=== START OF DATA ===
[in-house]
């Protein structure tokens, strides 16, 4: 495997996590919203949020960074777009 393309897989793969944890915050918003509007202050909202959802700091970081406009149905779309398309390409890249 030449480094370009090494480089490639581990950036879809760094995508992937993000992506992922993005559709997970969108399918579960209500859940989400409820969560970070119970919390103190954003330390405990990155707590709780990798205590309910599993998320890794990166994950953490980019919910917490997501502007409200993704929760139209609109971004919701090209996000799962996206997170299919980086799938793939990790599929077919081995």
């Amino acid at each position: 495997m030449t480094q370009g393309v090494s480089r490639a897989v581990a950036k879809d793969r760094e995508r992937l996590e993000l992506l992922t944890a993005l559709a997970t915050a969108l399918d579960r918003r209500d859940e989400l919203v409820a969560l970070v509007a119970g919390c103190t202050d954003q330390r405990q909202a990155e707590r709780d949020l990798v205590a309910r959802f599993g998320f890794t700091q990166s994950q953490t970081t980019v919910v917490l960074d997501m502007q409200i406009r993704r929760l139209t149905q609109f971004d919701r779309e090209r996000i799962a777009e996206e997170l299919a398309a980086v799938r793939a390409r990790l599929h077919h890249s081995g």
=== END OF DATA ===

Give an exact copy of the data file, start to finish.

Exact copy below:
[in-house]
């Protein structure tokens, strides 16, 4: 495997996590919203949020960074777009 393309897989793969944890915050918003509007202050909202959802700091970081406009149905779309398309390409890249 030449480094370009090494480089490639581990950036879809760094995508992937993000992506992922993005559709997970969108399918579960209500859940989400409820969560970070119970919390103190954003330390405990990155707590709780990798205590309910599993998320890794990166994950953490980019919910917490997501502007409200993704929760139209609109971004919701090209996000799962996206997170299919980086799938793939990790599929077919081995």
């Amino acid at each position: 495997m030449t480094q370009g393309v090494s480089r490639a897989v581990a950036k879809d793969r760094e995508r992937l996590e993000l992506l992922t944890a993005l559709a997970t915050a969108l399918d579960r918003r209500d859940e989400l919203v409820a969560l970070v509007a119970g919390c103190t202050d954003q330390r405990q909202a990155e707590r709780d949020l990798v205590a309910r959802f599993g998320f890794t700091q990166s994950q953490t970081t980019v919910v917490l960074d997501m502007q409200i406009r993704r929760l139209t149905q609109f971004d919701r779309e090209r996000i799962a777009e996206e997170l299919a398309a980086v799938r793939a390409r990790l599929h077919h890249s081995g």